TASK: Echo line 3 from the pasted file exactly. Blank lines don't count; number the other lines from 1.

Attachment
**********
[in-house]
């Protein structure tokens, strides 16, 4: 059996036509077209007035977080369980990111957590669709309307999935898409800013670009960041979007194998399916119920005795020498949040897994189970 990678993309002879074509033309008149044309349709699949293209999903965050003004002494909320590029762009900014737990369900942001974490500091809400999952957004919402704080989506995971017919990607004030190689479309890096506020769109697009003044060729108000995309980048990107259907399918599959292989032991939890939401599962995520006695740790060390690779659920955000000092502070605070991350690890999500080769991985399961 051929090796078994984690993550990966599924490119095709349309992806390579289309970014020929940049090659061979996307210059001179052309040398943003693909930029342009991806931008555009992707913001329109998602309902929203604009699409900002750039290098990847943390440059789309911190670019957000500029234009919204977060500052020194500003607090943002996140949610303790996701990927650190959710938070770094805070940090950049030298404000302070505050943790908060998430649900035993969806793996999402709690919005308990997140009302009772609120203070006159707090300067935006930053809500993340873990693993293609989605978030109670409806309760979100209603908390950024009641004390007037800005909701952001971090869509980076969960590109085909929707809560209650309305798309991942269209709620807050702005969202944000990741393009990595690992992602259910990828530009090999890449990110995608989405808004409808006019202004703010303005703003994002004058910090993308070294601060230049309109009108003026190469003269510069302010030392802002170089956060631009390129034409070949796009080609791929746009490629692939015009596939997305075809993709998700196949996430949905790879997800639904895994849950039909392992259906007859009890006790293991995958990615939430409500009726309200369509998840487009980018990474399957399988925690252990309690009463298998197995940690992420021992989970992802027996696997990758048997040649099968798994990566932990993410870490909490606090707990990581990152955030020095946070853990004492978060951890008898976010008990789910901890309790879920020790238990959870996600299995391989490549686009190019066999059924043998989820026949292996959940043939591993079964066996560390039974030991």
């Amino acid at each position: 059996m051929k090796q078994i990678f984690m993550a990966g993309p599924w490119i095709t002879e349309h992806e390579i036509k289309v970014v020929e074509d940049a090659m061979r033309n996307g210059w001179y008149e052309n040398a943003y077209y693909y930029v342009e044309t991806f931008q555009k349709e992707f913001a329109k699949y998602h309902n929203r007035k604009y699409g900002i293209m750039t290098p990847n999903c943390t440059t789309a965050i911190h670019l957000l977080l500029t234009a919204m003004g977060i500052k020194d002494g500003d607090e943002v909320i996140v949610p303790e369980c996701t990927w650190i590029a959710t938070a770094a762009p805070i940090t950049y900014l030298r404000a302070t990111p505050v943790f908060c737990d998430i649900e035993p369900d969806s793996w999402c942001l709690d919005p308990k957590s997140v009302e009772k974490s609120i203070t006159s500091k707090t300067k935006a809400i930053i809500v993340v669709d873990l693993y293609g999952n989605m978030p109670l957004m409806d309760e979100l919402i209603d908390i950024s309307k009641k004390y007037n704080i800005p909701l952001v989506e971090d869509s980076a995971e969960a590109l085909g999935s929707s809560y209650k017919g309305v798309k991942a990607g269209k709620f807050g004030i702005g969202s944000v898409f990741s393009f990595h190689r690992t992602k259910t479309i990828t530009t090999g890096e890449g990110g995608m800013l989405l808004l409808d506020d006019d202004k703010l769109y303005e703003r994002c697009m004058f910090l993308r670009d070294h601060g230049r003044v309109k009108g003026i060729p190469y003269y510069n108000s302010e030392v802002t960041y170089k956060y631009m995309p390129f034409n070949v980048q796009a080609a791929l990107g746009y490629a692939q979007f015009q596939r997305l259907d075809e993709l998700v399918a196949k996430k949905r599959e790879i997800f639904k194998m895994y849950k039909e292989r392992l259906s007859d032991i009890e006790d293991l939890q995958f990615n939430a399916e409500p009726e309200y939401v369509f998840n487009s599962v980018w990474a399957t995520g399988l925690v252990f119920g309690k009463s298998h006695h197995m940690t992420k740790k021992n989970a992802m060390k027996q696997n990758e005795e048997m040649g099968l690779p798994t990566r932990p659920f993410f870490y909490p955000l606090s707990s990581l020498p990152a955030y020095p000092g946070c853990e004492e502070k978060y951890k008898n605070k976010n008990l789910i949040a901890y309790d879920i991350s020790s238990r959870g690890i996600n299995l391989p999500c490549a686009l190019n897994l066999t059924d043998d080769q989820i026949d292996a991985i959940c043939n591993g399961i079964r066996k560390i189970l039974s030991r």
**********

């Amino acid at each position: 059996m051929k090796q078994i990678f984690m993550a990966g993309p599924w490119i095709t002879e349309h992806e390579i036509k289309v970014v020929e074509d940049a090659m061979r033309n996307g210059w001179y008149e052309n040398a943003y077209y693909y930029v342009e044309t991806f931008q555009k349709e992707f913001a329109k699949y998602h309902n929203r007035k604009y699409g900002i293209m750039t290098p990847n999903c943390t440059t789309a965050i911190h670019l957000l977080l500029t234009a919204m003004g977060i500052k020194d002494g500003d607090e943002v909320i996140v949610p303790e369980c996701t990927w650190i590029a959710t938070a770094a762009p805070i940090t950049y900014l030298r404000a302070t990111p505050v943790f908060c737990d998430i649900e035993p369900d969806s793996w999402c942001l709690d919005p308990k957590s997140v009302e009772k974490s609120i203070t006159s500091k707090t300067k935006a809400i930053i809500v993340v669709d873990l693993y293609g999952n989605m978030p109670l957004m409806d309760e979100l919402i209603d908390i950024s309307k009641k004390y007037n704080i800005p909701l952001v989506e971090d869509s980076a995971e969960a590109l085909g999935s929707s809560y209650k017919g309305v798309k991942a990607g269209k709620f807050g004030i702005g969202s944000v898409f990741s393009f990595h190689r690992t992602k259910t479309i990828t530009t090999g890096e890449g990110g995608m800013l989405l808004l409808d506020d006019d202004k703010l769109y303005e703003r994002c697009m004058f910090l993308r670009d070294h601060g230049r003044v309109k009108g003026i060729p190469y003269y510069n108000s302010e030392v802002t960041y170089k956060y631009m995309p390129f034409n070949v980048q796009a080609a791929l990107g746009y490629a692939q979007f015009q596939r997305l259907d075809e993709l998700v399918a196949k996430k949905r599959e790879i997800f639904k194998m895994y849950k039909e292989r392992l259906s007859d032991i009890e006790d293991l939890q995958f990615n939430a399916e409500p009726e309200y939401v369509f998840n487009s599962v980018w990474a399957t995520g399988l925690v252990f119920g309690k009463s298998h006695h197995m940690t992420k740790k021992n989970a992802m060390k027996q696997n990758e005795e048997m040649g099968l690779p798994t990566r932990p659920f993410f870490y909490p955000l606090s707990s990581l020498p990152a955030y020095p000092g946070c853990e004492e502070k978060y951890k008898n605070k976010n008990l789910i949040a901890y309790d879920i991350s020790s238990r959870g690890i996600n299995l391989p999500c490549a686009l190019n897994l066999t059924d043998d080769q989820i026949d292996a991985i959940c043939n591993g399961i079964r066996k560390i189970l039974s030991r």